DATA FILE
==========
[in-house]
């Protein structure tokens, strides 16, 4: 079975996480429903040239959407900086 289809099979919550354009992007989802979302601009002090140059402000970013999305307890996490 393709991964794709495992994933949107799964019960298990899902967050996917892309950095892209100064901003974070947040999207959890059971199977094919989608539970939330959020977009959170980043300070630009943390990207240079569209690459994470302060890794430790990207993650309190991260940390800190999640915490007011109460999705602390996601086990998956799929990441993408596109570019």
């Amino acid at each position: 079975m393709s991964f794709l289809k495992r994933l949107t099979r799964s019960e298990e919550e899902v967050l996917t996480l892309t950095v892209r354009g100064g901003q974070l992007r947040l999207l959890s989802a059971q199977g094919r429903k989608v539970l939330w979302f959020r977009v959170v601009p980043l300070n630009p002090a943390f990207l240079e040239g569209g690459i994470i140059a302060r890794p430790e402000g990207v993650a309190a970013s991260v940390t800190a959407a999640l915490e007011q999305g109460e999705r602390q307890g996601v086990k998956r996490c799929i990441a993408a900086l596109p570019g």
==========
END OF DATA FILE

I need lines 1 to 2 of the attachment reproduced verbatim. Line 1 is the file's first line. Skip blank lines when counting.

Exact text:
[in-house]
């Protein structure tokens, strides 16, 4: 079975996480429903040239959407900086 289809099979919550354009992007989802979302601009002090140059402000970013999305307890996490 393709991964794709495992994933949107799964019960298990899902967050996917892309950095892209100064901003974070947040999207959890059971199977094919989608539970939330959020977009959170980043300070630009943390990207240079569209690459994470302060890794430790990207993650309190991260940390800190999640915490007011109460999705602390996601086990998956799929990441993408596109570019």